AND WHY WE GO THERE.
OF course one of the reasons is the fact that there are a lot of beautiful and sparkling new models, some of which we show on adjacent pages. These and many more famous names are gathered together to do battle for the good word and consequently the hard-earned cash of the great British public.
This is an excellent reason, and one without which the show could not be held, but it is hardly the reason for the presence in that overheated, underventilated, conglommeration of people and plating, of the sporting motorcyclist. No, he is not particularly interested in examining details of new models, as he probably knows them already, and is more interested in gossip and trade scandal, mostly fictitious, than in actual mechanisms.
Show week is the one occasion in the year when everyone meets everyone else in the game, and a week is all too short for the task of renewing acquaintances. For once we can meet, clothed and in our right mind, free from the atmosphere of castor oil and perpetual hurry which is the lot of the competition rider in the season. It is impossible to get more than a few yards without running into some familiar figure, last seen dirty and happy, partaking of refreshment after a race, or perhaps someone else whom we last saw at the roadside in Glen Helen with a” burst” motor, as we, more fortunate, roared by and nodded acknowledgement to his cheery wave. In another case the positions may have been reversed, and as we revive old memories others come to join in.
There is always, of course, the gentle recreation of leg pulling, and we shall long remember the case of a certain rider, famous for his consistent Brooklands achievements on a well-known “500.” He passed a merry afternoon on the stand, when only a very green salesman was left in charge, innocently inquiring about the new models. ” What was the guaranteed speed ? would it always do it, could more be got out of it, and if so how ? was it easy to hold ? ” and so on, while the wretched youth made valiant efforts to explain everything he was asked. How long he would have kept it up it is hard to imagine, but the little course of instruction was interrupted by the firm’s competition manager strolling back on to the stand with a “Hullo old man, I should have thought you’d have seen enough of those models this year, let’s go and have one ! ” As the salesman realised that the elegant young man whose order he had been hoping to book, could be seen any B.M.C.R.C. meeting, clipping the grass on the Byfieet banking at 100 m.p.h., or over, his expression was pathetic to behold. Then there is the pastime o’f trying to find a ceitain designei whose products are much in demand by prospective T.T. riders, some few of whim may be found in the firm’s office waiting to see the great man. Knowing that is the one place he is rarely to be found, we wander elsewhere to find him taking refuge on some rival’s stand, whose product he is flippantly discussing with a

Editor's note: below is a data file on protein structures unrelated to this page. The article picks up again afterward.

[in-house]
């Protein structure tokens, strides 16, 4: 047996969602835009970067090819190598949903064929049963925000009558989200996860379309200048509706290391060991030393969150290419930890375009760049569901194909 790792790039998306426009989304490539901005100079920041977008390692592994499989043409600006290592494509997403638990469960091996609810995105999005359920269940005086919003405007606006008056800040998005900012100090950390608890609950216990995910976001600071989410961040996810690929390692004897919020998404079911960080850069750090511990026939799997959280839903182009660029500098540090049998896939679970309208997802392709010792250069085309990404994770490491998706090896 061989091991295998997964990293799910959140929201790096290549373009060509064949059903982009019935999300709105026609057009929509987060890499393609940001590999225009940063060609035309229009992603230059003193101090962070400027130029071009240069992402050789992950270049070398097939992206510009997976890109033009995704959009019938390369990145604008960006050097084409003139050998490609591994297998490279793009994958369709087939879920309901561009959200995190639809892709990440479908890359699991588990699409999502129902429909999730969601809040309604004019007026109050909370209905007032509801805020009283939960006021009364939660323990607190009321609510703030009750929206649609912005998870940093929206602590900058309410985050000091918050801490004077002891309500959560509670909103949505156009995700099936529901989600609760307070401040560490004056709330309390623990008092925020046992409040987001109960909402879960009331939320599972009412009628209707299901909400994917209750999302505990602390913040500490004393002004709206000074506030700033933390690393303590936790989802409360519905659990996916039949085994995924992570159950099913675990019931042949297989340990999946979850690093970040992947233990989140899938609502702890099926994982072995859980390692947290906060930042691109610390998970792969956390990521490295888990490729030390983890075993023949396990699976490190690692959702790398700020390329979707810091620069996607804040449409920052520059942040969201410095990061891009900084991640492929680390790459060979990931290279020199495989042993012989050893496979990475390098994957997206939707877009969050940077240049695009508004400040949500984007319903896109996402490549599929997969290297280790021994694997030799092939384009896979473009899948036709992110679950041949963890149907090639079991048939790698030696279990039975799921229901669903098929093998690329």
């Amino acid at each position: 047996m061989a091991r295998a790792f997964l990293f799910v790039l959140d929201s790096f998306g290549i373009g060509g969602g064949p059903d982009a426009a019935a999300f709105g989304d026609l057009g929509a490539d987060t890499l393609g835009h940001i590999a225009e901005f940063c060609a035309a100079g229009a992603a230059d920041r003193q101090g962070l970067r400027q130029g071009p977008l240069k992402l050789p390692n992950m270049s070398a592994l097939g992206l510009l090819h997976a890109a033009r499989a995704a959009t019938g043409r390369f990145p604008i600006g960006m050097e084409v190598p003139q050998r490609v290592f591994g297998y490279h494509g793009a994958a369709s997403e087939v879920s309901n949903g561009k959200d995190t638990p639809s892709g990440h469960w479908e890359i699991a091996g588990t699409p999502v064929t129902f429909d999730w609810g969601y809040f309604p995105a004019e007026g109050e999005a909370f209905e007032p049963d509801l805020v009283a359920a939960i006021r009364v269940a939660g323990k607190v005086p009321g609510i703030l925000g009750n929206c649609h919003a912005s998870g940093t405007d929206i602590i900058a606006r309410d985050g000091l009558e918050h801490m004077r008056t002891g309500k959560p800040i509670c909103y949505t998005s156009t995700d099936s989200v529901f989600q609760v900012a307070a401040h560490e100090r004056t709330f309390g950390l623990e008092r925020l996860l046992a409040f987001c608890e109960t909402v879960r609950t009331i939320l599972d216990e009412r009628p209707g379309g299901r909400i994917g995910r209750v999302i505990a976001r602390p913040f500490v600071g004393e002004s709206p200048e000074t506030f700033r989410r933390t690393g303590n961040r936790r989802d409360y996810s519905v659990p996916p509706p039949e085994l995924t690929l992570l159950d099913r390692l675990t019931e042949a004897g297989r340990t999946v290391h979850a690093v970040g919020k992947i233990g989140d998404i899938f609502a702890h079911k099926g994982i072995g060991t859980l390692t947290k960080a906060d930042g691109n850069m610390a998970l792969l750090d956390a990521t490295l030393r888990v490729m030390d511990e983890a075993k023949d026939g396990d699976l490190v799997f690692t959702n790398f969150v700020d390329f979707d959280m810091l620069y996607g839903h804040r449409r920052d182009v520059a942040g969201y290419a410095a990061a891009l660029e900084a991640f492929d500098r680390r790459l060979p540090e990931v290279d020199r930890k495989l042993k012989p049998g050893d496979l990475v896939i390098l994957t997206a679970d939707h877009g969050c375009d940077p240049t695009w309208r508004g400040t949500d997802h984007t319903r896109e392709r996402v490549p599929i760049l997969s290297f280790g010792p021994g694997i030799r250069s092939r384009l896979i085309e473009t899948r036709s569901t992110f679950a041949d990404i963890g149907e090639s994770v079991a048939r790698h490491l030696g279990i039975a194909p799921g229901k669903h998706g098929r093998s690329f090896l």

rider from another firril entirely. [Or perhaps we find him indulging in a game of penny-in-the-slot football in some far corner of the show. He is at Olympia under protest and anyone who wants him can look for him ! Designers are remarkably frank people as a rule to whom the training of Great Portland Street is a thing unknown. Mention to a salesman, that something on your present model (of his make of course) is not what it might be and he will be up in arms at once, and you will be assured that your case must be unique and probably greatly exaggerated. How different from a case we remember when a rider complained to a famous designer whose machines had scores of successes to their credit, that his oil tank leaked continually. “Oh yes, that type wasn’t too clever, I had four tanks on my own machine last year ; but if you drop us a line we’ll send you one of the new sort.”
In past years there have usually been one or two exhibits which through some oversight on the part of their makers have attracted unwelcome attention. There was a certain very clever frame in which a portion of the loop round the back of the gear-box, just went round the back and the other end joined on where it started, thus supporting nothing but its own weight. Another source of amusement, when the ground floor has been exhausted, has been to find out how many of the beautiful engines (if any) in the gallery, have any insides fitted, not that this is in the least relevant, but it serves to pass the time.
There is a cheerful a mosphere about the motorcycle show which is lacking in all others held at Olympia and show week never fails to provide some amusement. We seem to remember rather a bright episode involving Stanley Woods and a fire extinguisher—however that was some years ago, and Stanley is a man of business these days. Perhaps the authorities had a definite pmpose in fixing the date of this year’s show well away from the fifth of November, for the result of the last time this date came in Show week may have been a bit too much of a strain on the nerves of Majoi Watling and company. However a little relaxation, provided it is reasonably discreet, tends to avoid stagnation, and the day when the Wright Brothers (no connection with the originators of the aeroplane) cease to be seen and heard in fierce altercation with all and sundry, and start discussing serious business, will mark the fall of the brightest show of all to the sordid onslaught of humdrum commercialism.
Business is business, we know, but to the man whose work or hobby is the gradual and sometimes painful collection of strange little pieces of metal “suitably inscribed” to commemorate many strenuous hours in the saddle, there is one week in the year when the seiious side is forgotten, and the troubles of the past are drowned (not too literally we hope) in the joviality of the present.